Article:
Where is Dispensationalism Going? Part 4 :: By Paul J. Scharf

How should our dispensational movement attempt to move forward?

That is the vital question of this series. And I began my attempt at tackling it last week, looking at the issue in terms of what you might call its philosophical foundation. In essence, I provided some very basic and practical direction for the revival of dispensationalism—drawing on its historical roots from the time that it began to grow in popularity as a system of theology.

Surely, there is more to be done—much more that must be done in these, perhaps the closing days of the church age. The words of Christ to the seven churches are most applicable and poignant here:

“Hold fast what you have till I come” (Rev. 2:25).

“Be watchful, and strengthen the things which remain” (Rev. 3:2).

“Hold fast what you have, that no one may take your crown” (Rev. 3:11).

I cannot give direction to all dispensationalists; however, especially since, in total, they would be very unlikely to follow my guidance. Instead, I would like to set forward some more very practical concepts which, if pursued, would move us toward the revitalization of the dispensational movement. In this way, perhaps I can influence the thinking of even one reader who will consider these words and benefit from them.

In my service for The Friends of Israel Gospel Ministry and even before that, through ministering in other capacities, I have spoken in a great number of churches that represent a wide range on the spectrum of dispensationalism.

One manner of feedback I have received in a variety of forms—after teaching on Bible prophecy or explaining dispensational theology—is a statement that goes something like this: “I have not heard anything like that in a long, long time.”

Spoken musingly, the announcement is bittersweet. It is at once meant to be both a compliment for me as well as, I suppose, a reflection on that church’s teaching. But the obvious question I have in my mind as I listen is, “Why not?”

Could it be that one reason for a dearth of dispensational preaching and teaching is the lack of men who have been skillfully trained to provide such instruction? Why is this?

I would assert that one observable cause is that dispensational churches have been inconsistent, at best, in locating and employing dispensational ministers.

I suppose there are a myriad of explanations for this. A noticeable one is that church boards and pulpit committees are often either misinformed or simply oblivious to such issues during the process of calling a new pastor.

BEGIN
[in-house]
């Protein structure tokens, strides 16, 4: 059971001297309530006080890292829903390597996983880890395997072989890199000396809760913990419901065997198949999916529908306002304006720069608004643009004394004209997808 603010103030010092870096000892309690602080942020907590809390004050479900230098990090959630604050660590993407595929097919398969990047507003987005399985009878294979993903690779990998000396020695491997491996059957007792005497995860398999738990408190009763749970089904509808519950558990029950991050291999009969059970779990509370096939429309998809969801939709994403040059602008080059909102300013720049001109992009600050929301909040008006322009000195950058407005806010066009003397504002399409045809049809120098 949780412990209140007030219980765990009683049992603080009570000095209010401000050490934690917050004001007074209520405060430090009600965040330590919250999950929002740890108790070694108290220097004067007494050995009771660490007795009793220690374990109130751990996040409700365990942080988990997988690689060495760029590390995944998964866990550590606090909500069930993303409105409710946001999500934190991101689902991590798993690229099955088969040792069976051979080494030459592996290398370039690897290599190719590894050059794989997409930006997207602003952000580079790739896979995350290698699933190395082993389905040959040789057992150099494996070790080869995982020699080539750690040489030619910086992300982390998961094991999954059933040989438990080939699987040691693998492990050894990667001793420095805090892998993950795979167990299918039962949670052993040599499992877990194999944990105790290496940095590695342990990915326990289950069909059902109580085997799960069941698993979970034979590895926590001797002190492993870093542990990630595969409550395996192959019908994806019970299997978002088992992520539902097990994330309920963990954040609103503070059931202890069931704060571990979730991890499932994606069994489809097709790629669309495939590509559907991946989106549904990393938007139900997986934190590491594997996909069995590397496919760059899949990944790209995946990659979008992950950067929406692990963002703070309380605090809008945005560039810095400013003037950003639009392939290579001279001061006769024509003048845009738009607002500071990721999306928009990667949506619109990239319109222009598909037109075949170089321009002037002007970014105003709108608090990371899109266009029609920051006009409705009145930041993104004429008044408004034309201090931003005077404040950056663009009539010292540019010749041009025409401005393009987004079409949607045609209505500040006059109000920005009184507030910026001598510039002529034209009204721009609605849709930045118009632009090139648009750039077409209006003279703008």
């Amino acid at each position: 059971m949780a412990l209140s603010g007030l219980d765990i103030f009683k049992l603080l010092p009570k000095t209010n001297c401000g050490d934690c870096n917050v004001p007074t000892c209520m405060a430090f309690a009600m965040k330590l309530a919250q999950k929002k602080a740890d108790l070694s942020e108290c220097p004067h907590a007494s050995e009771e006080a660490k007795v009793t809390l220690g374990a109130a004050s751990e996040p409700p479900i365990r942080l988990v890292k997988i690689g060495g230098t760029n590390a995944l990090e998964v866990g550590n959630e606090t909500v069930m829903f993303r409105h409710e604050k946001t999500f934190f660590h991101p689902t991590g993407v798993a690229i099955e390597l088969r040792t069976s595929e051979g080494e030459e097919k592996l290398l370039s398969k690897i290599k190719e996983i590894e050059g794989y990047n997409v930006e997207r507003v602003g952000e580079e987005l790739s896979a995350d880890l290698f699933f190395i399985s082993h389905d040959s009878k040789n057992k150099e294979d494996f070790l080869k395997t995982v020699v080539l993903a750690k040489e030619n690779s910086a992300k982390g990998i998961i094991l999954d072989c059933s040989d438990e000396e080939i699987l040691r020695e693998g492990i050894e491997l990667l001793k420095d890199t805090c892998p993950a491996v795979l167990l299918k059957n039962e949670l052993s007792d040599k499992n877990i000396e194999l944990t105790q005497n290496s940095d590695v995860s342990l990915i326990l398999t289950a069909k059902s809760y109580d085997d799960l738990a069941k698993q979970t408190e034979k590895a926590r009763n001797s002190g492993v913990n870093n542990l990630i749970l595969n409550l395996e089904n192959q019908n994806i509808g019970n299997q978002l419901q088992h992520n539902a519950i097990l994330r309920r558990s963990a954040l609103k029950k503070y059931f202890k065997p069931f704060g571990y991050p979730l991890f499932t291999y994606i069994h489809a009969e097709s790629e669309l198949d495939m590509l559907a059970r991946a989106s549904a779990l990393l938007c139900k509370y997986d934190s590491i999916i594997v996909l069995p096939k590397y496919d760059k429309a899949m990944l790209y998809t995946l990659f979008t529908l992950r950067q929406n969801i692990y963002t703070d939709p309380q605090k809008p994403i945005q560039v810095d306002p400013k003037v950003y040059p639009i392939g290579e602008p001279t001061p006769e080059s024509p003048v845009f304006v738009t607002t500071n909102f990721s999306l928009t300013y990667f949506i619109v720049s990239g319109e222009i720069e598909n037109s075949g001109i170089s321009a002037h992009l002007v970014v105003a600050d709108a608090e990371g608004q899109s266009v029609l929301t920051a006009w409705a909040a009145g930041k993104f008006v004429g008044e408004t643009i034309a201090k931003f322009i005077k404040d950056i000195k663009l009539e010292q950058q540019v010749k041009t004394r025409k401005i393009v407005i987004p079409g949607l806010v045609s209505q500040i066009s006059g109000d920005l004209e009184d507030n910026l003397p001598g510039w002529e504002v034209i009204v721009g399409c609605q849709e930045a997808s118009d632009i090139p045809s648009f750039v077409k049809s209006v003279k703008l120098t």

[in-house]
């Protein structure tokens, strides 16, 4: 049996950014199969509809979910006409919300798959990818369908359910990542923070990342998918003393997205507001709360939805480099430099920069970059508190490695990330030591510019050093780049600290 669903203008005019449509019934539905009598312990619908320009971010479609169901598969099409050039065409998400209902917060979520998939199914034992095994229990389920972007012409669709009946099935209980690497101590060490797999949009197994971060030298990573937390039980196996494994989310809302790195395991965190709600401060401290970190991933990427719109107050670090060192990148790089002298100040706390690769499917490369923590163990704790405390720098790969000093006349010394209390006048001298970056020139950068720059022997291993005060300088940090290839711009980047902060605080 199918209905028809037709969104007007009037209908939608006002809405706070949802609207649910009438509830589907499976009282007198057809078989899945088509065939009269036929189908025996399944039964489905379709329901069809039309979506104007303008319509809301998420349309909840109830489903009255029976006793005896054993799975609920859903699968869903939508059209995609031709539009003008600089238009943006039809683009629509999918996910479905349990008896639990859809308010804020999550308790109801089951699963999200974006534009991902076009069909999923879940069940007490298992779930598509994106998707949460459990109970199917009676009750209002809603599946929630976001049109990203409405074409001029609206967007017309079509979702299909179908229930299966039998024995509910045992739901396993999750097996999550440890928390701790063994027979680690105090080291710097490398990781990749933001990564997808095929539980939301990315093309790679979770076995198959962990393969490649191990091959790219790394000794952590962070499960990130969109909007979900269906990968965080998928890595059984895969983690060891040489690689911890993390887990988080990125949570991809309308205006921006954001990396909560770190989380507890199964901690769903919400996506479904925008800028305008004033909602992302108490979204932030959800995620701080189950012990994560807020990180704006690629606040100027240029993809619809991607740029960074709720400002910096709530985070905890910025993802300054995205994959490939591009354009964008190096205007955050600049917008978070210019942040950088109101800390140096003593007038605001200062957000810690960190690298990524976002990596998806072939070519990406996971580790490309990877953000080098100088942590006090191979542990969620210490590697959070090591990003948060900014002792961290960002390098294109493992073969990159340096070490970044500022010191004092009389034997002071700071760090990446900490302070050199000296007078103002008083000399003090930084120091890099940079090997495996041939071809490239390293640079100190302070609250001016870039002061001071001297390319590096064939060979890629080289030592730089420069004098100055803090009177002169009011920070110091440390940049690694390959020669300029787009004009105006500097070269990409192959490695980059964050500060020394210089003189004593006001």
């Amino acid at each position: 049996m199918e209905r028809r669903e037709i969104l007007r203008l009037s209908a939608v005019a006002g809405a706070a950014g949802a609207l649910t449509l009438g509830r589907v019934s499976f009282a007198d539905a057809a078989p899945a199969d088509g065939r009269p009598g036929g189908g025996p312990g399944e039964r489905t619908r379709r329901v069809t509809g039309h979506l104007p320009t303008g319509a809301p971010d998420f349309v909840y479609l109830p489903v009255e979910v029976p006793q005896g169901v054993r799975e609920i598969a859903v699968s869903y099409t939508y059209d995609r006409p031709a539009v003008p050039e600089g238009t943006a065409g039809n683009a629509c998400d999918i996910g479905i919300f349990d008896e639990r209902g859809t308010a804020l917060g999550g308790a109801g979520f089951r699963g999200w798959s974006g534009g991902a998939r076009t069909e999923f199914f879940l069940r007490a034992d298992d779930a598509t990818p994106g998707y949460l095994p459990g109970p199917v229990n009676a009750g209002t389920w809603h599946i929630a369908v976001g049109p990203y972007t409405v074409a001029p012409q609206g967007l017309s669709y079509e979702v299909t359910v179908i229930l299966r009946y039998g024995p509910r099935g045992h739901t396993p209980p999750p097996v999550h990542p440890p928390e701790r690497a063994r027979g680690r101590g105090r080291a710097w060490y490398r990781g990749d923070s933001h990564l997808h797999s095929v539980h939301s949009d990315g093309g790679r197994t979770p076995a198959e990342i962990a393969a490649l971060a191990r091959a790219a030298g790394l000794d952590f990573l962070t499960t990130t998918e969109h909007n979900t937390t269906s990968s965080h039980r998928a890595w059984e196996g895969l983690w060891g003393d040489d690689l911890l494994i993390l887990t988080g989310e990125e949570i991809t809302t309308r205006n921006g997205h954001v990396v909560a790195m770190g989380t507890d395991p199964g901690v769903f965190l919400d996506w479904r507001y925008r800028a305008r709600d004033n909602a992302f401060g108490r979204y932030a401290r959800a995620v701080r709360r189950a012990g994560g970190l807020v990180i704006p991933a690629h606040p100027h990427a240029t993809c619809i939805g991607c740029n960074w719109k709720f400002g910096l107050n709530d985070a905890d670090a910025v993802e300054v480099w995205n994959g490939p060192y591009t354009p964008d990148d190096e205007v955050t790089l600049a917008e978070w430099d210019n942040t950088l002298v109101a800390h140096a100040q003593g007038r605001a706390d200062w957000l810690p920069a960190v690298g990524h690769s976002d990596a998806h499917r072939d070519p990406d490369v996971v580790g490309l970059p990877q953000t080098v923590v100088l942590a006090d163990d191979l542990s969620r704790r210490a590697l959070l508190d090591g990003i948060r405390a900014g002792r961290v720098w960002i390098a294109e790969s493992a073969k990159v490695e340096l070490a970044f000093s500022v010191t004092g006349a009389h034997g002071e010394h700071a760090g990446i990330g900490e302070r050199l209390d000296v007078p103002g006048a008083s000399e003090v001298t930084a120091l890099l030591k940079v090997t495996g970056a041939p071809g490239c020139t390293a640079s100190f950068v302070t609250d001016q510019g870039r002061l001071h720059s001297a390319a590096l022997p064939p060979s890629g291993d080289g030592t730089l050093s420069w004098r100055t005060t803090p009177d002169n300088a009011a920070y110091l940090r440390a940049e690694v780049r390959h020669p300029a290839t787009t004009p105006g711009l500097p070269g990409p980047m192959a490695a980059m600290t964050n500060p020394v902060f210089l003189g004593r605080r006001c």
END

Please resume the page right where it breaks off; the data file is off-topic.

Some innocently assume that anyone who preaches the Bible must naturally teach what their local church has always taught. Others may recognize a different emphasis on the part of the new preacher but lack the skill to discern the rationale behind the difference.

I am sure that many others have called pastors based on the reputations of their alma maters. But this assumes that the individual graduate is carrying forward the heritage he acquired from his school. Often, this is not the case. The pastoral candidate—excited to accept a position—may not be so eager to point out technical differences in his theology. More nefariously, he may have a strategy of revealing them later, with a view toward changing the trajectory of that church body. It appears to me that these issues have become more prevalent in recent years.

Along the same lines, church leaders may be trusting the reputation that a particular Bible college or seminary enjoyed many decades ago and might be dangerously out of touch with the reality on the ground in that school as it exists today.

People usually do not fall into good health or out of debt. So also, it would be rare indeed for a local church congregation to fall into dispensational theology. This is a direction that must be consistently chosen and rigorously maintained. It requires repeated emphasis and continual explanation. Church board and committee members must become more theologically astute, and seek counsel when needed, rather than remaining silent as decisions are made—then later wondering what happened.

To dispensational pastors who have been well trained in these areas yet, somehow, rarely speak on them, I would like to share this word of encouragement: Pastor, you hold in your hands a rare “treasure” (Matt. 13:52). Please don’t hide or waste it. Please don’t be afraid to expound these precious truths from your pulpit. I believe you’ll find, in fact, that there are many who hunger to understand the convictions you have to share.

If, as I asserted previously, dispensationalism offers a method of thinking and a course of living, then it is time for us to go beyond survival and rebuild a culture of dispensationalism in our churches—drawing on the best of our heritage and traditions.

And that is where we will resume next time.


Paul J. Scharf (M.A., M.Div., Faith Baptist Theological Seminary) is a church ministries representative for The Friends of Israel Gospel Ministry, based in Columbus, WI, and serving in the Midwest. For more information on his ministry, visit sermonaudio.com/pscharf or foi.org/scharf, or email pscharf@foi.org.

Scripture taken from the New King James Version.